The savings from filing your income tax return online keep piling up.
A growing number of tax apps and software products are now free, but that's only half the story. Under a new service called "Auto-fill my return," the Canada Revenue Agency is teaming up with providers of some tax apps and software to fill out part of your 2015 income tax form for you. Now, you're saving time as well as money.
Auto-fill has the potential to add momentum to a tax software market that was already growing at a robust 9 per cent annually on average in recent years. "Auto-fill makes an easy experience that much easier," said Todd Stanley, general manager of tax software giant TurboTax Canada. "We have data that shows people who Auto-fill their return are more likely to be very satisfied and recommend TurboTax to others."
Designed to improve service and reduce errors made by people typing in information, Auto-fill my return was launched for tax preparers last year and for individuals in February, 2016. It requires you to be registered for CRA's My Account, which allows you to track refunds, view or change your tax return, check payments of tax owing, set up direct deposit and more. I use My Account and consider it both useful and safe from a data security and privacy point of view.
The behind-the-scenes details of Auto-fill are a reminder of how much information CRA has about all Canadians who work, who have bank accounts and who invest. Virtually all tax documents individuals receive have a twin that goes to CRA. When you use Auto-fill, CRA accesses the tax slips it has on file for you and uses them to insert information into the return you're completing using tax software or an app.
CRA says Auto-fill delivers information from 14 different tax information slips, including the T4 (employment income), the T5 (investment income), the RC62 (universal child care benefit statement) and contribution receipts for registered retirement savings plans. To make use of this service, you'll need tax software or apps approved for online filing through CRA's Netfile program.
Among the Netfile-certified products that were also approved for Auto-fill as of last week were TurboTax Free, UFile, SimpleTax, StudioTax, TaxFreeway and AdvTax. The TurboTax offering is significant because it represents the mainstreaming of free tax software.
H&R Block started offering free software last year and will continue to do so this year by download at hrblock.ca. Last year, TurboTax offered free software for selected audiences only. Now, TurboTax Free is wide open, with no limits on how many times you can use it.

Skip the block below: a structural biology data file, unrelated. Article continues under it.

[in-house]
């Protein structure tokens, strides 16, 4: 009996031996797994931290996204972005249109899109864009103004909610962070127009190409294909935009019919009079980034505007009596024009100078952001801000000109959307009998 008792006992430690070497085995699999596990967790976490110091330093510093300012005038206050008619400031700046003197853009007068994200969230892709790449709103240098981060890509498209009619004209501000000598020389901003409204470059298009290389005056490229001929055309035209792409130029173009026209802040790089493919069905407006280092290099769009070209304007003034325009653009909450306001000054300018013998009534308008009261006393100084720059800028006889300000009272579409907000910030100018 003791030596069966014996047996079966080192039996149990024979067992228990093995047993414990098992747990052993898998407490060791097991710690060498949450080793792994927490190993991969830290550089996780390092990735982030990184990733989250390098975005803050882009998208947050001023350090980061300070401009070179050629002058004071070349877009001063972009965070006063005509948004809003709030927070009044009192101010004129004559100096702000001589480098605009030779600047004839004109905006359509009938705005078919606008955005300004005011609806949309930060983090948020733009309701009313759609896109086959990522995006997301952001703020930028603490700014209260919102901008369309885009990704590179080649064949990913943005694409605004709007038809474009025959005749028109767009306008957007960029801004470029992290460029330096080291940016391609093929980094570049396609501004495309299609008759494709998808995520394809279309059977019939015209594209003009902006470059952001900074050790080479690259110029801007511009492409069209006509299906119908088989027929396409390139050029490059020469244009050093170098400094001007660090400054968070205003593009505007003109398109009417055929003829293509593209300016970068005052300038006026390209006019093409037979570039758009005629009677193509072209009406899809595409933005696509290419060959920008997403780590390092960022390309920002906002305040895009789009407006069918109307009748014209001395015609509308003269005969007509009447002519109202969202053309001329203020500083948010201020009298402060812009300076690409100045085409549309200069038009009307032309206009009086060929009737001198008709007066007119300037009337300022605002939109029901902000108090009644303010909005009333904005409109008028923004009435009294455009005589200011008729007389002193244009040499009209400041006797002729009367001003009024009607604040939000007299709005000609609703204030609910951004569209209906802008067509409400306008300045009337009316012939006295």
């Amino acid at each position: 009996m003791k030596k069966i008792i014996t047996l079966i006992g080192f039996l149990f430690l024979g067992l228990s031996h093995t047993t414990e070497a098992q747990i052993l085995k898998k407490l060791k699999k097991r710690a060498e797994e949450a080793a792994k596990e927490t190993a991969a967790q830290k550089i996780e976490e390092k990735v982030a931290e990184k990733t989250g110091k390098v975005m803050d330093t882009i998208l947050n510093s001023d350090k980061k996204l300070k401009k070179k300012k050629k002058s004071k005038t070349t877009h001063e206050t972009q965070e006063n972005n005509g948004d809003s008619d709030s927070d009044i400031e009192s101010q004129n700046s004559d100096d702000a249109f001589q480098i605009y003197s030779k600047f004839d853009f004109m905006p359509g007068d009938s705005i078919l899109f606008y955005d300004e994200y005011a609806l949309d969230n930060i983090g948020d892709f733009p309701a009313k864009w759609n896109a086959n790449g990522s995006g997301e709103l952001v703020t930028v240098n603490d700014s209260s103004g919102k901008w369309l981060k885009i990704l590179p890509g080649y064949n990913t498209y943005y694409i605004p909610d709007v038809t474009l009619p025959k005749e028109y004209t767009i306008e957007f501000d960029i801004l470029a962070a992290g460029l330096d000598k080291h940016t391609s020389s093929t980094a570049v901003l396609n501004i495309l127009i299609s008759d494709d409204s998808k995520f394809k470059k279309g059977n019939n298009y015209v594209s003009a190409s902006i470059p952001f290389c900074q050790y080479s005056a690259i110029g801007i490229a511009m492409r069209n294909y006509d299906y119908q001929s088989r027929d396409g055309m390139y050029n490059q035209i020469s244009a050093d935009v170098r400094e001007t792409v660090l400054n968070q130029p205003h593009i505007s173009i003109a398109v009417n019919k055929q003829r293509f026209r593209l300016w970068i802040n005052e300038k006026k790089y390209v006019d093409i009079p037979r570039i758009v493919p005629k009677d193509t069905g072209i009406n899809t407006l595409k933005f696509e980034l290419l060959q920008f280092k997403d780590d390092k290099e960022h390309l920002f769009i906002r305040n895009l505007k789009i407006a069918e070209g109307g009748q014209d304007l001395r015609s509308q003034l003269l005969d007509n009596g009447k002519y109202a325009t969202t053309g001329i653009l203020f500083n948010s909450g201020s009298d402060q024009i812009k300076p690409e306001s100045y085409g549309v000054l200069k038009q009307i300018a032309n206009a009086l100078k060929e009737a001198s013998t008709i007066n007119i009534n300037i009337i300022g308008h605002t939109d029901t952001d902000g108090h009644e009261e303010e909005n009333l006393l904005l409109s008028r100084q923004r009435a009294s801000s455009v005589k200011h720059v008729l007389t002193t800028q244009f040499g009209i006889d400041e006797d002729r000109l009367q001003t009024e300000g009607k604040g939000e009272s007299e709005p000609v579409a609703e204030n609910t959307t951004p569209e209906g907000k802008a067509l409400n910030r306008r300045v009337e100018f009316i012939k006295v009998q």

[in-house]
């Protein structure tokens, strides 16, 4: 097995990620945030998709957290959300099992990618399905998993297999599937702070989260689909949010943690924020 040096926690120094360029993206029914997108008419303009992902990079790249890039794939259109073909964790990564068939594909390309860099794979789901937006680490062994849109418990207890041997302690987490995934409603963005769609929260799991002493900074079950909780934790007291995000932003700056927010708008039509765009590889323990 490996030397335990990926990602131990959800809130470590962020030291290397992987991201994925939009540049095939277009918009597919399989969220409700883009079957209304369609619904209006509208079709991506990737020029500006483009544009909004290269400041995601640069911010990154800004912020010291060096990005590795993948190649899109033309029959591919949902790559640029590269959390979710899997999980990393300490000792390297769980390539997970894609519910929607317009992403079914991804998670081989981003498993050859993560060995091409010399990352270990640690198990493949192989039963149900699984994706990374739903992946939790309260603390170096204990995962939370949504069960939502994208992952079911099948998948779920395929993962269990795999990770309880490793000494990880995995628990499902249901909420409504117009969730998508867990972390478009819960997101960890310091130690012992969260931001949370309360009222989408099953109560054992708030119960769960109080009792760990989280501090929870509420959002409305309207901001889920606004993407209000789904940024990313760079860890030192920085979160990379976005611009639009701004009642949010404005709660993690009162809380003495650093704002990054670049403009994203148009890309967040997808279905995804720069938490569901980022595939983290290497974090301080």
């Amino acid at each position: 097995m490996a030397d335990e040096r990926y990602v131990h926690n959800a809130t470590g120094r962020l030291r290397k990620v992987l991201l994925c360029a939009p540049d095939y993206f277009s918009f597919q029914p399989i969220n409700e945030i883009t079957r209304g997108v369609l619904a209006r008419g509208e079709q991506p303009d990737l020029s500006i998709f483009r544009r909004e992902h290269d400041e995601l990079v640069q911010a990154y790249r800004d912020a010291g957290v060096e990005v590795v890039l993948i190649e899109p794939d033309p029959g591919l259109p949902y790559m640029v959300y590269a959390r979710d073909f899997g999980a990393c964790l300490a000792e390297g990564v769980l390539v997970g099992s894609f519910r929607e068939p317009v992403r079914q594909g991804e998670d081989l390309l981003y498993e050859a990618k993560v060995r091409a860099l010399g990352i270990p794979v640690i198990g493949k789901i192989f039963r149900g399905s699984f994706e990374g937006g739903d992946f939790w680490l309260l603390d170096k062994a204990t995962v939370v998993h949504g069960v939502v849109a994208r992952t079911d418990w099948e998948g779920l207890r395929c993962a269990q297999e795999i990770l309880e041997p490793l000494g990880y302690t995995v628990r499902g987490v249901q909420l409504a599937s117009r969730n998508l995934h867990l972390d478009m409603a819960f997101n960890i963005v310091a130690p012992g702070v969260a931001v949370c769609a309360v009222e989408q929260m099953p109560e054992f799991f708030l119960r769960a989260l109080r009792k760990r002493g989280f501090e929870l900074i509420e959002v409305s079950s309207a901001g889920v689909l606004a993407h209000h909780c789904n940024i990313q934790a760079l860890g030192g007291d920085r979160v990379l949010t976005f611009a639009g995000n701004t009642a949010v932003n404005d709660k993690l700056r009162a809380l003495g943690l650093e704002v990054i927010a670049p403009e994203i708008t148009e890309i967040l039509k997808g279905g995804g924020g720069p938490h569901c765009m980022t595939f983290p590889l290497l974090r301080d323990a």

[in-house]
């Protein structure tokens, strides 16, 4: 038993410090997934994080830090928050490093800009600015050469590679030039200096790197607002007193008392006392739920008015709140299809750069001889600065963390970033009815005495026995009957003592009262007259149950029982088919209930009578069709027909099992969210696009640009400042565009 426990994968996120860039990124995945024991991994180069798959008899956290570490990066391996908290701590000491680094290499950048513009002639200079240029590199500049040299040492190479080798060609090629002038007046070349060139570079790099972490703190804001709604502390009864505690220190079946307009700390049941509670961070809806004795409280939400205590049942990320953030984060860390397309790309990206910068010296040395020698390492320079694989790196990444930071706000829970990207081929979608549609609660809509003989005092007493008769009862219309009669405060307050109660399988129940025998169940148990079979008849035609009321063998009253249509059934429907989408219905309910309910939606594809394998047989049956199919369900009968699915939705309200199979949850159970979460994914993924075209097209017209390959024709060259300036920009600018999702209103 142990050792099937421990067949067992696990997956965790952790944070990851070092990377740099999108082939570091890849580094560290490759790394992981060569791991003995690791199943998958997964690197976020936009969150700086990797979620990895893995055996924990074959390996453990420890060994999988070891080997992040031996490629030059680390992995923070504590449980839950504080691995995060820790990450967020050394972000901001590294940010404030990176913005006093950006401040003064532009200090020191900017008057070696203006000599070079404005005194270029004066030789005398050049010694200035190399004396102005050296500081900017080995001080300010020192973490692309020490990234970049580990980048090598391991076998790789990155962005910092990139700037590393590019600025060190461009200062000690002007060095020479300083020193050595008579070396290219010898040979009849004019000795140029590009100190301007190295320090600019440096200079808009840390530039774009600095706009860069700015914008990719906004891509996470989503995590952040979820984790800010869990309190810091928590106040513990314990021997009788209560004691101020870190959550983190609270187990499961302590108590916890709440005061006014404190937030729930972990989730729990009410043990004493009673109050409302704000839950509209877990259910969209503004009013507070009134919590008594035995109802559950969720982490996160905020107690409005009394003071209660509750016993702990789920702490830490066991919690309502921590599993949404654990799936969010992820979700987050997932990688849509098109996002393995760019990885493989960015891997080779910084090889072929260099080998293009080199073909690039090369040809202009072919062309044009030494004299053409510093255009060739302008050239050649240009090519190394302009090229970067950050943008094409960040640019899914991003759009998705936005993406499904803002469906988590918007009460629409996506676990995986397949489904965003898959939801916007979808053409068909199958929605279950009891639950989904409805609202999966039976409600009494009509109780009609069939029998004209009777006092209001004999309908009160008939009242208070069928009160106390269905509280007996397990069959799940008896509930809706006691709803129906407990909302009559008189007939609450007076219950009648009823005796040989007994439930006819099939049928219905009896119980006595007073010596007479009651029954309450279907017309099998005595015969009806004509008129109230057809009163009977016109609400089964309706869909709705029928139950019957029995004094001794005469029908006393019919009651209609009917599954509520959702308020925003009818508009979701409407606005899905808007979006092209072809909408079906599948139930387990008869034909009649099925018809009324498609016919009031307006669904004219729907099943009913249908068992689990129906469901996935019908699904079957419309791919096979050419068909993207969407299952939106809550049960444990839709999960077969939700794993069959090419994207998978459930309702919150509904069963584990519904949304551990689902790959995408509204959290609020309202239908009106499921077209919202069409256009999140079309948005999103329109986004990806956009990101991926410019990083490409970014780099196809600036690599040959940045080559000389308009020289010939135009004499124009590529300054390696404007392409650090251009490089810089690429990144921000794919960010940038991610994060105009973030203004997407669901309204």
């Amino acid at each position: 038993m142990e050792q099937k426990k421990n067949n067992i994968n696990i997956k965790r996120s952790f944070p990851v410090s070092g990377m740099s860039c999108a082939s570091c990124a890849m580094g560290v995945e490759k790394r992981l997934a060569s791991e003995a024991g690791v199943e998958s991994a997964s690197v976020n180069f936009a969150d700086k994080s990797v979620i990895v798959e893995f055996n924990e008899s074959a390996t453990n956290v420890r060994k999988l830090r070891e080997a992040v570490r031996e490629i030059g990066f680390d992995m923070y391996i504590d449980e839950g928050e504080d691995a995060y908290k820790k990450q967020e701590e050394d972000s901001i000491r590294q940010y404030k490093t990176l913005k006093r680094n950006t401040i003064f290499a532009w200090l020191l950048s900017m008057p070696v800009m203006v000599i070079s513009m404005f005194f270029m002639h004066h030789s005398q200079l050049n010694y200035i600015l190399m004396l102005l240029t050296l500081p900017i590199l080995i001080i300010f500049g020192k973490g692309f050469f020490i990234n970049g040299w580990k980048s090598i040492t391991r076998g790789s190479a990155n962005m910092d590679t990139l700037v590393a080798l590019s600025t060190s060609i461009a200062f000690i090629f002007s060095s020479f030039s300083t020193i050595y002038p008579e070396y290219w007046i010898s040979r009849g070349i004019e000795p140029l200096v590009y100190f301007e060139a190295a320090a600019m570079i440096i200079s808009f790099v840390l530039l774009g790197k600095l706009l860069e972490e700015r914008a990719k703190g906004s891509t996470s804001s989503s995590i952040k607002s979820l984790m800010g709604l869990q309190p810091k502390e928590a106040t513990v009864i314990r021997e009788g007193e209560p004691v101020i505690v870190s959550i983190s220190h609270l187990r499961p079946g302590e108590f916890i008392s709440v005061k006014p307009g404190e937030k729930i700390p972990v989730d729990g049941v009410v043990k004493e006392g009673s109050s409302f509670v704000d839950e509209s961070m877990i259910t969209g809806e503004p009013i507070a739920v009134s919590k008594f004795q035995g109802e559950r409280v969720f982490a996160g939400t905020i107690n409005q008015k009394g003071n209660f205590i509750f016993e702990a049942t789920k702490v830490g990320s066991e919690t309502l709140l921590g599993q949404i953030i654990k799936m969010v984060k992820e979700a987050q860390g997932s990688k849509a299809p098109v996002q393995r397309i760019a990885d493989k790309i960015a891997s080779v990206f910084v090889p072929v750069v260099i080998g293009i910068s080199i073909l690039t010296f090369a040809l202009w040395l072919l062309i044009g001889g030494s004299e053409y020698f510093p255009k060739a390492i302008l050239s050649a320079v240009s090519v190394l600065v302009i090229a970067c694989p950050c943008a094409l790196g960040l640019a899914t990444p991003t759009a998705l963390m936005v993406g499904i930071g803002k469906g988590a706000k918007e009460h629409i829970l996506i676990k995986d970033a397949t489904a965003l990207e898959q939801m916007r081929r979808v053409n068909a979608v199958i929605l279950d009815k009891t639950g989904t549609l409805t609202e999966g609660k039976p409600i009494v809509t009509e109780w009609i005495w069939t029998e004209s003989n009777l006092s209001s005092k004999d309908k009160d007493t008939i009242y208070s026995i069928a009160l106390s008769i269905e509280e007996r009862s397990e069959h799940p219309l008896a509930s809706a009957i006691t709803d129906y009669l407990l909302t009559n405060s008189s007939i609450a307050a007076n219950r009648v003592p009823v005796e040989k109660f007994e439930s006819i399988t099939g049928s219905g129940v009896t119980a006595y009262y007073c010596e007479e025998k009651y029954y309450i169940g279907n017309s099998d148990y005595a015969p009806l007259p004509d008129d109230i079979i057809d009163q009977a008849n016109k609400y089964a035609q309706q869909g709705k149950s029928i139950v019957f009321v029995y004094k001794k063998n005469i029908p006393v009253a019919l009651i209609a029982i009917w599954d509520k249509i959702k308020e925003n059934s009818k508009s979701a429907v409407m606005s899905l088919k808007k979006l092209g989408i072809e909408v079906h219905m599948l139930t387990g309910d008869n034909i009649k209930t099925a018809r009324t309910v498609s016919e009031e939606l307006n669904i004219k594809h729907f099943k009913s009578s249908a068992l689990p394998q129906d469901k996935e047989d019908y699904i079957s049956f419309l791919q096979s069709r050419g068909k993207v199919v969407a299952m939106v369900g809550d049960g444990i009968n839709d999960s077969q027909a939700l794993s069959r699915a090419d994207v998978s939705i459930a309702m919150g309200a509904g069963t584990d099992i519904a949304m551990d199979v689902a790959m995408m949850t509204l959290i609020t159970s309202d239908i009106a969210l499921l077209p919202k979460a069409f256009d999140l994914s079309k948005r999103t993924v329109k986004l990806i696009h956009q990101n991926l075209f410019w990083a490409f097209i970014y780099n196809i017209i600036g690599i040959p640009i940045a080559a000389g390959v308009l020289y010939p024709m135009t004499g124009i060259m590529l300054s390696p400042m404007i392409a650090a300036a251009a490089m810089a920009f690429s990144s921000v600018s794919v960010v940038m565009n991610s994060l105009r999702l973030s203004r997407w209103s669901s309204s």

TurboTax and a competitor called UFile are still selling tax software in stores and online. The cost of these products ranges in rough terms from $12 to $110, with costs varying on the basis of whether you buy online, how many returns you plan to complete and how much assistance you get. Paid software typically uses an interview process that takes you step by step through the tax form to ensure you're getting all the credits and deductions you're eligible to receive.
If you have a simple return or feel fine about working your way on your own through the tax form, then free software is for you. Free products have quietly been around for years, originally in a downloadable format. A company called SimpleTax helped to broaden the market for free online software (actually, pay what you want, in this particular case) a few years back, and the big players in the industry have been following.
Free tax software is offered in hopes of establishing a relationship with people who may eventually need more assistance filing their taxes. H&R Block offers this through its 1,200-plus offices in Canada, while TurboTax does so through its lineup of paid products. But free software is such a bargain that it's enticing even people who want help with their taxes and have in the past used neighbourhood tax preparers. "It's causing some folks to consider tax software who haven't considered it in the past," TurboTax's Mr. Stanley said.
One more evolution in tax software is its liberation from desktop computers – desktop or laptop. Mr. Stanley said 23 per cent of visitors to the TurboTax website this year arrived by smartphone or tablet, up from 14 per cent in 2015.